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How could we manually approximate $$\sum_{i=1}^{50} i!$$ to the value $ 3.1035 \times 10^{64}$?

I faced this question in my aptitude test,there were four option given,I couldn't solve it during the test,in home I used Stirling's approximation with wolfram's Mathematica to identify the correct option (if I did it right),however I am interested to know if there is any way we could do this entirely manually (probably using some tricks)?

PS:By manually I mean purely and only with pencil and paper.

ADDED: The options were:

$1)3.1035 \times 10^{65} \quad\quad 2) 3.1035 \times 10^{64} \quad\quad 3) 3.1035\times 10^{62} \quad\quad 4) 3.3339 \times 10^{62}$

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Can we see what the other options were? –  Henning Makholm Sep 17 '11 at 19:51
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@Henning Makholm:I have added them. –  Quixotic Sep 17 '11 at 19:56
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4 Answers

up vote 9 down vote accepted

The largest term in the sum is 50 times as large as the next largest, and $49\times50$ times as large as the second largest, and so forth. So to get just within a factor of 10, computing $50!$ alone ought to suffice.

But how manually is "manually" here? Is it purely pencil-and-paper, or do you have some way to compute logs and exponentials?

(Edit: Pencil and paper!) Here's a suggestion, assuming that one is a walking encyclopedia of mathematical trivia. With the given options it is (we hope) enough to compute $\log_{10} 50!$ to a precision of about $0.5$.

Assume that we remember Stirling's formula: $$\ln n! \approx \frac{\ln(2\pi)}2+(n+\frac12)\ln n - n$$ This gives $$\log n! = \frac{\log(2\pi)}2+(n+\frac 12)\log n - \frac{n}{\ln 10}$$

Assume that we know that $\log_{10} 5\approx 0.7$ and also assume that we know that $\ln 10\approx 2.3$. I don't think it is fair to assume we remember $\log_{10}(2\pi)$, but one easily sees it must be somewhere between 0.7 and 1, so let's conservatively set $\frac{\log(2\pi)}2\approx 0.4\pm 0.1$. We then get $$\log 50! \approx 0.4 \pm 0.1 + 50.5\times1.7 - \frac{50}{2.3}$$ which is pencil-and-paper tractable and works out to $$\log 50! \approx 64.55\pm 0.1$$ This should give some confidence in the $3\times10^{64}$ option .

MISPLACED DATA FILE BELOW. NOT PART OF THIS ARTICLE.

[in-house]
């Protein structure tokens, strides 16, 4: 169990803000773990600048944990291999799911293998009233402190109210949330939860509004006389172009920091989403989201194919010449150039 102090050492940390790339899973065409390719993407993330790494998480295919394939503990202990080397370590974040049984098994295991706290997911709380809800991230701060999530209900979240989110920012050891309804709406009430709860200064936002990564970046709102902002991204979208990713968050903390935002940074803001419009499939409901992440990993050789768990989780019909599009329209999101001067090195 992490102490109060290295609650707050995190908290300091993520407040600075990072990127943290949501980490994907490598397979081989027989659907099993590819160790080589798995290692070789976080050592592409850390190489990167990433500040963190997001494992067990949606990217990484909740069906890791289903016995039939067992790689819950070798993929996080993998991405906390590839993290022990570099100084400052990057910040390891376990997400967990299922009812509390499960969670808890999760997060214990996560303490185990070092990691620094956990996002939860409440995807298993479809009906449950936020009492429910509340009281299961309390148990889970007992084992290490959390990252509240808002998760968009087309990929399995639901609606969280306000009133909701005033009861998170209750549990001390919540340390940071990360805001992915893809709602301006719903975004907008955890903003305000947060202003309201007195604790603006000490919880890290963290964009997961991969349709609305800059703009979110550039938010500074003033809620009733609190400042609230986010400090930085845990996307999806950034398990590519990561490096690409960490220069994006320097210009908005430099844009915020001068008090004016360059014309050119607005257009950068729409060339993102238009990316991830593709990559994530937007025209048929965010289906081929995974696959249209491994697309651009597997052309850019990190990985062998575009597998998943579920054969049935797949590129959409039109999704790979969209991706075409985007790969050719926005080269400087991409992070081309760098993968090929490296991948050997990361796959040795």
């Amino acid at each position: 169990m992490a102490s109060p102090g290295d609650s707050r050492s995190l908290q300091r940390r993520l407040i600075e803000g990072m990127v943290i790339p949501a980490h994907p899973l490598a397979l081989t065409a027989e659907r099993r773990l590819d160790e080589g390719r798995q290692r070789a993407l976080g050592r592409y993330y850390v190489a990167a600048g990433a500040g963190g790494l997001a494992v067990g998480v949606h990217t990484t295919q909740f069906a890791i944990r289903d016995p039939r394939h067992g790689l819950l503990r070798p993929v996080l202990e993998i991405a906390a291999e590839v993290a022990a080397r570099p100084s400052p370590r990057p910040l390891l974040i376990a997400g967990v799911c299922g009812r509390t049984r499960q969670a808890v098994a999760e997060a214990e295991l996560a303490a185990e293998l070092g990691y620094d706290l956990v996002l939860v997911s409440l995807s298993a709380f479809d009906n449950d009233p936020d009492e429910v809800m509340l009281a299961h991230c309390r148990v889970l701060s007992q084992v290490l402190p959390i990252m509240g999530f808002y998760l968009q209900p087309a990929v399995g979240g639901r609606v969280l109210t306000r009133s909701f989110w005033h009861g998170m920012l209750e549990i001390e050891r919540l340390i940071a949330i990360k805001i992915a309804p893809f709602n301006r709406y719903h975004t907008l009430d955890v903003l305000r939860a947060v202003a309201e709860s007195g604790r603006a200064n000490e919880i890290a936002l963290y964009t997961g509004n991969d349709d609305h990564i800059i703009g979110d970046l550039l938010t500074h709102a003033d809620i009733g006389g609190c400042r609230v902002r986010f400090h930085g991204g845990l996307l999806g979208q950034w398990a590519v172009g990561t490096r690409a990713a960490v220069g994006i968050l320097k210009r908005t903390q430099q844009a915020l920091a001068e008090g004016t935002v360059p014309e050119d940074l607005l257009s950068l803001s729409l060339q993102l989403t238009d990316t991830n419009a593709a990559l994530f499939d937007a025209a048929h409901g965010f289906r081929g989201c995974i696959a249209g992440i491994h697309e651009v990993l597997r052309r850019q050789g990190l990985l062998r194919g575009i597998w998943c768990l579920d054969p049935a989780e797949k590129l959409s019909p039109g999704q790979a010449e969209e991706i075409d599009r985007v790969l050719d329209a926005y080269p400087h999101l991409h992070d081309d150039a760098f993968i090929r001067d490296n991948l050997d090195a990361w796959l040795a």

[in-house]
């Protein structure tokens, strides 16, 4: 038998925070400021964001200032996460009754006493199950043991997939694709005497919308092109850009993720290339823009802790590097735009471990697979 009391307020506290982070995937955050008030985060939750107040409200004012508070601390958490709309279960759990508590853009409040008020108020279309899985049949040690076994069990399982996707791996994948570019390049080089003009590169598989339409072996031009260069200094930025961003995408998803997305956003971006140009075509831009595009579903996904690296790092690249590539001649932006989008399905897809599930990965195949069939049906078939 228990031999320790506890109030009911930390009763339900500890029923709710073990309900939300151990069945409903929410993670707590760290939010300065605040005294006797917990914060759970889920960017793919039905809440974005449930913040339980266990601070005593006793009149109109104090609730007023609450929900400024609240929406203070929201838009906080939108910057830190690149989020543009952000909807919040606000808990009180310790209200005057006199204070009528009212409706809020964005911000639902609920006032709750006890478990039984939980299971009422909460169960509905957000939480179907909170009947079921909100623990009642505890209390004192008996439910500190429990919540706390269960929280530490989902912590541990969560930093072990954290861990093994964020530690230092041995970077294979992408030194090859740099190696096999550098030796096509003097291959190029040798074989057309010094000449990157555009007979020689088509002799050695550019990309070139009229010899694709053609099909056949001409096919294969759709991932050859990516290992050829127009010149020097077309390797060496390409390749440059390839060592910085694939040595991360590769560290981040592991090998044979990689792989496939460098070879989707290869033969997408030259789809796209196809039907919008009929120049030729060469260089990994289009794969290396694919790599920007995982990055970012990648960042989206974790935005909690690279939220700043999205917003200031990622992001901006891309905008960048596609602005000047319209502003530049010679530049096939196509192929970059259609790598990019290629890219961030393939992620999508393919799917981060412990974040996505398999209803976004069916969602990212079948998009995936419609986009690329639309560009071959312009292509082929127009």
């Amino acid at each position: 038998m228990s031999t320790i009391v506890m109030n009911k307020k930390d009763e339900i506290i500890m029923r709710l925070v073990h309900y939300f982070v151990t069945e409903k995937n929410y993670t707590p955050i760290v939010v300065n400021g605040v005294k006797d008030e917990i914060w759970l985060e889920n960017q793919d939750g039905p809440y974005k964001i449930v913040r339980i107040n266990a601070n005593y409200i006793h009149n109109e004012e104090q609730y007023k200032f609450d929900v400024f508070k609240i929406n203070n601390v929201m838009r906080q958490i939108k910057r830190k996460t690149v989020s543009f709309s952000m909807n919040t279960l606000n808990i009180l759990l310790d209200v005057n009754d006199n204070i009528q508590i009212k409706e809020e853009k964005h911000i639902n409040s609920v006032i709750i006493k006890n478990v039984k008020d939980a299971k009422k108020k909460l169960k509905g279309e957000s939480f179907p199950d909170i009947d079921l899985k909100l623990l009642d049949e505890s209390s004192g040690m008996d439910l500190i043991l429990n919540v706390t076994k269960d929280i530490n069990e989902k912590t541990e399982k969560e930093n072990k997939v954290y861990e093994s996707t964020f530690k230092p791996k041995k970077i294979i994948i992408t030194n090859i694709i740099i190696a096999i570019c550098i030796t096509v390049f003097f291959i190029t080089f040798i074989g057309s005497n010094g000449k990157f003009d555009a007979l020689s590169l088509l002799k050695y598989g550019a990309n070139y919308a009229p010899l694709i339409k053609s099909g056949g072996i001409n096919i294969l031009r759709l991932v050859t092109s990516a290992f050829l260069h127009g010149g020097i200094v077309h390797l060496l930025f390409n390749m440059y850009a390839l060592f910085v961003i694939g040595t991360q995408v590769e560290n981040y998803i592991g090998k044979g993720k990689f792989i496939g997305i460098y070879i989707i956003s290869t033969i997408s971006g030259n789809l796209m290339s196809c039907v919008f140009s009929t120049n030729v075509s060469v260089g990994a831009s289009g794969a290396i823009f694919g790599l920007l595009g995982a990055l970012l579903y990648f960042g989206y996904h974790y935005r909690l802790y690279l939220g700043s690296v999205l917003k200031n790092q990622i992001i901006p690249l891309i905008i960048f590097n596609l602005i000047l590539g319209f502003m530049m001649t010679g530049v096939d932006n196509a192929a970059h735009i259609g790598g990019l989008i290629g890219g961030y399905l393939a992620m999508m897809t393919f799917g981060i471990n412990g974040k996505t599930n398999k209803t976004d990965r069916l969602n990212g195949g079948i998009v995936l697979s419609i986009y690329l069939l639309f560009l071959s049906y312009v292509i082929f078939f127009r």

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purely pencil and paper! –  Quixotic Sep 17 '11 at 19:50
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Since $\pi\cong\sqrt{10}$ is a pretty good approximation, you can estimate $\log 2\pi$ fairly closely as $\log 2\sqrt{10}\cong 0.30103+0.5\cong 0.8$; the rounding errors even partly cancel. (Doesn’t everyone know $\log 2$ to $5$ places? :-)) –  Brian M. Scott Sep 17 '11 at 21:38
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Given those four choices, I can make a very good guess using only information that I have in memory and pencil-and-paper calculation.

$50 \ln 50 - 49 = \int\limits_1^{50}\ln x dx < \sum\limits_{n=1}^{50}\ln n < \int\limits_1^{51}\ln x dx = 51 \ln 51 - 50$. $\ln 10 \cong 2.3$, and $\log_{10} 5 \cong 0.7$, so $\ln 50 = \log_{10} 50 \ln 10 \cong 1.7\cdot 2.3 = 3.91$. $50\cdot 3.91 - 49 = 146.5$, and $51 \cdot 3.91 - 50 = 149.41$, so $\log_{10} 50!$ ought to be between about $\dfrac{146.5}{2.3} \cong 63.7$ and about $\dfrac{149.41}{2.3} \cong 65.0$. That pretty much pins it down to the second alternative.